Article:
The European JUICE mission takes off towards the icy moons of Jupiter

The European Space Agency’s JUICE space probe successfully took off on Friday on a mission to find out whether the icy moons of Jupiter are capable of hosting extraterrestrial life in their vast hidden oceans.

The launch on an Ariane 5 rocket from Europe’s Kourou spaceport in French Guiana came after an earlier attempt on Thursday was canceled due to a risk of lightning strikes.

Despite overcast skies, the rocket lifted off as scheduled at 09:14 local time (1214 GMT) on Friday, as guests including King Philip of Belgium watched from the Guiana Space Centre.

Just under half an hour later, the six-ton ​​unmanned spacecraft separated from the rocket at an altitude of 1,500 kilometers (930 miles), which prompted a roar of applause in the center.

After a few tense minutes, ground control received the first signal from the spacecraft.

The sense of relief in the room was palpable.

“I was under a lot of stress. It was a roller coaster!” The director general of the European Space Agency (ESA), Josef Aschbacher, told AFP.

“I am extremely proud for Europe because JUICE is the largest mission of the decade and the most complex ever sent to Jupiter,” he added.

The spacecraft then successfully deployed its array of solar arrays, which cover a record 85 square meters (915 sq ft).

It will need all the energy it can get as it approaches Jupiter, where sunlight is 25 times dimmer than on Earth.

– ‘Working’ –

“That’s it. We’re good to go,” ESA’s JUICE project scientist Olivier Witasse told AFP.

It will take another 17 days for the spacecraft to deploy its antennas and three months for a final performance review, said ESA’s Nicolas Altobelli.

“Then we will begin the stage of interplanetary travel,” he added.

The Jupiter Icy Moons Explorer (JUICE) will take a long and winding path to the gas giant, which is 628 million kilometers from Earth.

It will use several gravitational boosts along the way, first making a flyby of Earth and the Moon, then zipping around Venus in 2025 before passing Earth again in 2029.

When the probe finally enters Jupiter’s orbit in July 2031, its 10 scientific instruments will analyze the largest planet in the Solar System and its three icy moons: Callisto, Europa and Ganymede.

Moons were first discovered by astronomer Galileo Galilei more than 400 years ago but were long ignored as potential candidates for hosting life.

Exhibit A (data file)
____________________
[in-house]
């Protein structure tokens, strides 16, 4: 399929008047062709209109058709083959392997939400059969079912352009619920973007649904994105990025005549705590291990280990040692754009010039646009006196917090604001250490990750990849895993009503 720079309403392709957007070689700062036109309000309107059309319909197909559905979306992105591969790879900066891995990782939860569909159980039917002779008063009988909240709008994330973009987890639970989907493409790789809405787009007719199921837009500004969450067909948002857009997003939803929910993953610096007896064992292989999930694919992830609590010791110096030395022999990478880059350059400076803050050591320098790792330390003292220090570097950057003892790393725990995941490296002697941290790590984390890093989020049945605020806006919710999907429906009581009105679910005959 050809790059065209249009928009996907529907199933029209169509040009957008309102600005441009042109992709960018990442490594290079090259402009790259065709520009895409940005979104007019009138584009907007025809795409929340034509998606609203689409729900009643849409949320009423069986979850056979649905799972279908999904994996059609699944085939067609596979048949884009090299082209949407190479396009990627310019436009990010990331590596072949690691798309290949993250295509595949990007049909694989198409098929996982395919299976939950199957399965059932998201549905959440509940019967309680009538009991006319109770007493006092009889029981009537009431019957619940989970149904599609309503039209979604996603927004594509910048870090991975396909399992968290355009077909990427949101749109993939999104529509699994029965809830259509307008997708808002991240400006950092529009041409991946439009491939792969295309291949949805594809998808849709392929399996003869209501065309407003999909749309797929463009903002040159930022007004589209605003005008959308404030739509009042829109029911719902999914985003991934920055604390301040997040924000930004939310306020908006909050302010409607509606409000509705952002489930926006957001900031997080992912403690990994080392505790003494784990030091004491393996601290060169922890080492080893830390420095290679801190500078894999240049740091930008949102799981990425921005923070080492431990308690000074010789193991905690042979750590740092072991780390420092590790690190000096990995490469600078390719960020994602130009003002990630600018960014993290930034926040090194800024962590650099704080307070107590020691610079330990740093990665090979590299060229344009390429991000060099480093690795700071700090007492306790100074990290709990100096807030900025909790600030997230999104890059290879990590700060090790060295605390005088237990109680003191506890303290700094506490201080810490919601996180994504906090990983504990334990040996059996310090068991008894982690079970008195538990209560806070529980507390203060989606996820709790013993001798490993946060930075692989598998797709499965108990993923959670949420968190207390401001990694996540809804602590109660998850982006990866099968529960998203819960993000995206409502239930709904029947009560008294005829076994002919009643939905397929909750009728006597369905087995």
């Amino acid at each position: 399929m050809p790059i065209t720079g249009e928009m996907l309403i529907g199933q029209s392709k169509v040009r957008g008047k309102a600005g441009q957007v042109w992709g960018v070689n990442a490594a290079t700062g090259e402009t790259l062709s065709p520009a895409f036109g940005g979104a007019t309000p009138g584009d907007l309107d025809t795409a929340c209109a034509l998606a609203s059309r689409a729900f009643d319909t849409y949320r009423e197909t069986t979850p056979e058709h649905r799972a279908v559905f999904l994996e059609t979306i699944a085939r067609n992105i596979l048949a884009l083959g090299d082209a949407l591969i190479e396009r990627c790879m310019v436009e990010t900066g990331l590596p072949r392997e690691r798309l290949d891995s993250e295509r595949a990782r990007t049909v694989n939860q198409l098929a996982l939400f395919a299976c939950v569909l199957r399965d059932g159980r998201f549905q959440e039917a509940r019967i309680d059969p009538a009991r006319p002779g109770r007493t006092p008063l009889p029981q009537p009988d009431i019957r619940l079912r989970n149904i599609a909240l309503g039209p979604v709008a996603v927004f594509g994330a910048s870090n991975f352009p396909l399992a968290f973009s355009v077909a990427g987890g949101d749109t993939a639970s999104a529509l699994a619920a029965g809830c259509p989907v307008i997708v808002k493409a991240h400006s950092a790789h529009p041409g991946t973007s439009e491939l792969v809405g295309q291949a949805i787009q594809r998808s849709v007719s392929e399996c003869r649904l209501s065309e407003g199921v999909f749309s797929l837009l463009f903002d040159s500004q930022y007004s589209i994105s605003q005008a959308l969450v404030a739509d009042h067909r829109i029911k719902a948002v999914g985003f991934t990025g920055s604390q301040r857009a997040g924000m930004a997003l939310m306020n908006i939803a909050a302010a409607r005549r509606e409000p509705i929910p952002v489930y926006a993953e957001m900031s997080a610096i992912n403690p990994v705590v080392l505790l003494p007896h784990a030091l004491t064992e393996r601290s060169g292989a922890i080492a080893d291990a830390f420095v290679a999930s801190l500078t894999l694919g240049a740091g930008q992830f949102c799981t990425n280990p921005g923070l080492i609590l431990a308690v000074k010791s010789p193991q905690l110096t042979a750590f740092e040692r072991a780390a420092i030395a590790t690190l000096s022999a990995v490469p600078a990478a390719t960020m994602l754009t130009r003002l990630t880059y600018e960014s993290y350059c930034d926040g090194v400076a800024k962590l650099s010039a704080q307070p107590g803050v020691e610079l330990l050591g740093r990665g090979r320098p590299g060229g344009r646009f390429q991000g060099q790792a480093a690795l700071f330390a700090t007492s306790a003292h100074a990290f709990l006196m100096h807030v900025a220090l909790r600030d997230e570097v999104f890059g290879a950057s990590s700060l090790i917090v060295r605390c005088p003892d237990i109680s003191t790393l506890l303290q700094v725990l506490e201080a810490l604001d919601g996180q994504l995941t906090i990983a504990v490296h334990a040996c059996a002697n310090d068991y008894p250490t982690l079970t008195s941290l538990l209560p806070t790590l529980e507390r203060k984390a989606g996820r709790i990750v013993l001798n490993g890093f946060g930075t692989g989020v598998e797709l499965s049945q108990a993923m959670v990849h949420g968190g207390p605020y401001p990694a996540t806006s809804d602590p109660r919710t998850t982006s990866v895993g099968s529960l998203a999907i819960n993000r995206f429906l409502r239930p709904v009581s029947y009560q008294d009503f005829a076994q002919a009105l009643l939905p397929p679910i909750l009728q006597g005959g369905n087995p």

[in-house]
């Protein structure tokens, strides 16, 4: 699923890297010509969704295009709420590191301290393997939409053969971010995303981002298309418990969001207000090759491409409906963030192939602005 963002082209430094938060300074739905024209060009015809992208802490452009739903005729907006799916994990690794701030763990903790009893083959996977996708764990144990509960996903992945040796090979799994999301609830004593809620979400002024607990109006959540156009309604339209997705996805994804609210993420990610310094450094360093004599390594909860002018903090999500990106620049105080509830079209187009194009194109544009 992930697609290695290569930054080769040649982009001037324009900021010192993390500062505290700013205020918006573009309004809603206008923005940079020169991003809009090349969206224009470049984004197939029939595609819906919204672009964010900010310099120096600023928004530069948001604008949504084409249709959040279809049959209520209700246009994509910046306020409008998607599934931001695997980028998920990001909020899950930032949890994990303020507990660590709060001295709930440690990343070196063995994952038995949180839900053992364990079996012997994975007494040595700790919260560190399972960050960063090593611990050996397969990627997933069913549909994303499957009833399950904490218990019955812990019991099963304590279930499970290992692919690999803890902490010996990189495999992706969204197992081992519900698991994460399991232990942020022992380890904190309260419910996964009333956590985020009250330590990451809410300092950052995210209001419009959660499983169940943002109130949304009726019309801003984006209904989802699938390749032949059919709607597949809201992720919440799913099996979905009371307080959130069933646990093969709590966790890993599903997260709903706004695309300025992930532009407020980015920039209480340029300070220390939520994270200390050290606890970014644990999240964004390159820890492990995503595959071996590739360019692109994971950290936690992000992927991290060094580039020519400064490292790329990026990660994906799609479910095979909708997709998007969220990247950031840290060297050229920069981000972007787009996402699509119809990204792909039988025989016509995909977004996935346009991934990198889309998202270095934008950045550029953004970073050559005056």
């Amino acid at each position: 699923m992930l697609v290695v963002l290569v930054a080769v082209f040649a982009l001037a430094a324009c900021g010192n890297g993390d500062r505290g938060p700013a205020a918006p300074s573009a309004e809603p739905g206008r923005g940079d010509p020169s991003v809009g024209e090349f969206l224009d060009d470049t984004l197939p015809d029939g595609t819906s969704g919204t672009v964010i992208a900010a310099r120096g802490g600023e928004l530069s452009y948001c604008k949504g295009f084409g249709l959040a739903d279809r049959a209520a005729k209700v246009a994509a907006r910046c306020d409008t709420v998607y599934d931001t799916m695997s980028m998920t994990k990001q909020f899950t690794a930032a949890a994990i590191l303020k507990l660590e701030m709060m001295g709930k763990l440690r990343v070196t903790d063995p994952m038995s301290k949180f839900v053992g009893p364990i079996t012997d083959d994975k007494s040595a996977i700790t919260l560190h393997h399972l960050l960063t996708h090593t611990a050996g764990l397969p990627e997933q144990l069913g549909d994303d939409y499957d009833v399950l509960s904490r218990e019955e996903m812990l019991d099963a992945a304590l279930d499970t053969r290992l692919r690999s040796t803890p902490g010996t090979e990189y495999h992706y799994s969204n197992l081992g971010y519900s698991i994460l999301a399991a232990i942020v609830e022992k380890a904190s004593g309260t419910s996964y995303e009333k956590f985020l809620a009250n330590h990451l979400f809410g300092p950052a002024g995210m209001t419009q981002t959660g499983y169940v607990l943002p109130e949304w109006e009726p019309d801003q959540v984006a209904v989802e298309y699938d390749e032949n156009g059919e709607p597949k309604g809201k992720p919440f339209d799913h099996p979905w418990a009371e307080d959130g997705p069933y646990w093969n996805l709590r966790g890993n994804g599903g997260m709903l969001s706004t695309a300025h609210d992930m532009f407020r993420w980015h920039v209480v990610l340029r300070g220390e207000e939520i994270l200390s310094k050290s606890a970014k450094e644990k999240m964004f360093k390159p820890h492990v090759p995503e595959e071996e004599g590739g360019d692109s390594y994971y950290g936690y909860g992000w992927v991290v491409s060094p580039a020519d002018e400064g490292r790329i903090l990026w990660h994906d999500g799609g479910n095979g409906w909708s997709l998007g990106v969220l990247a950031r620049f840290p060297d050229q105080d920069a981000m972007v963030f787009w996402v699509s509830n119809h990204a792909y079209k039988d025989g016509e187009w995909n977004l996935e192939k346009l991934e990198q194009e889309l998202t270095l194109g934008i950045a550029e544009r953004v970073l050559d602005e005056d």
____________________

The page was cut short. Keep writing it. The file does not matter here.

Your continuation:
However, the discovery of massive oceans of liquid water – the main ingredient for life as we know it – miles beneath their frozen shells has made Ganymede and Europa prime candidates for potentially harboring life in our celestial backyard.

JUICE will set its sights on Ganymede, the largest moon in the Solar System and the only one that has its own magnetic field, which protects it from radiation.

– ‘Extraordinary mission’ –

In 2034, JUICE will glide into Ganymede’s orbit, the first time a spacecraft has done so around a moon other than ours.

NASA’s Europa Clipper mission, scheduled to launch in October 2024, will focus on Ganymede’s sibling, Europa.

Neither mission will be able to directly detect the existence of alien life. Instead, they hope to establish whether the moons have the right conditions to harbor life.

Carole Larigauderie, JUICE project manager at French space agency CNES, pointed out that a form of mucus has been found in a lake under a glacier in Antarctica, showing that life can survive in such extreme environments.

“If JUICE can prove that Ganymede is habitable so that we can go and find out in the future that there is life, that would be fabulous,” he said.

The 1.6 billion euro ($1.75 billion) mission will mark the first time Europe has sent a spacecraft into the outer Solar System, beyond Mars.

“This is an extraordinary mission that shows what Europe is capable of,” said CNES head Philippe Baptiste.

Friday marked the penultimate launch of the Ariane 5 rocket before it is replaced by the next-generation Ariane 6.

Repeated delays for Ariane 6, as well as Russia withdrawing its Soyuz rockets in response to sanctions over war in Ukraine, have left Europe struggling to find ways to launch its missions into space.

juc/dl/gil

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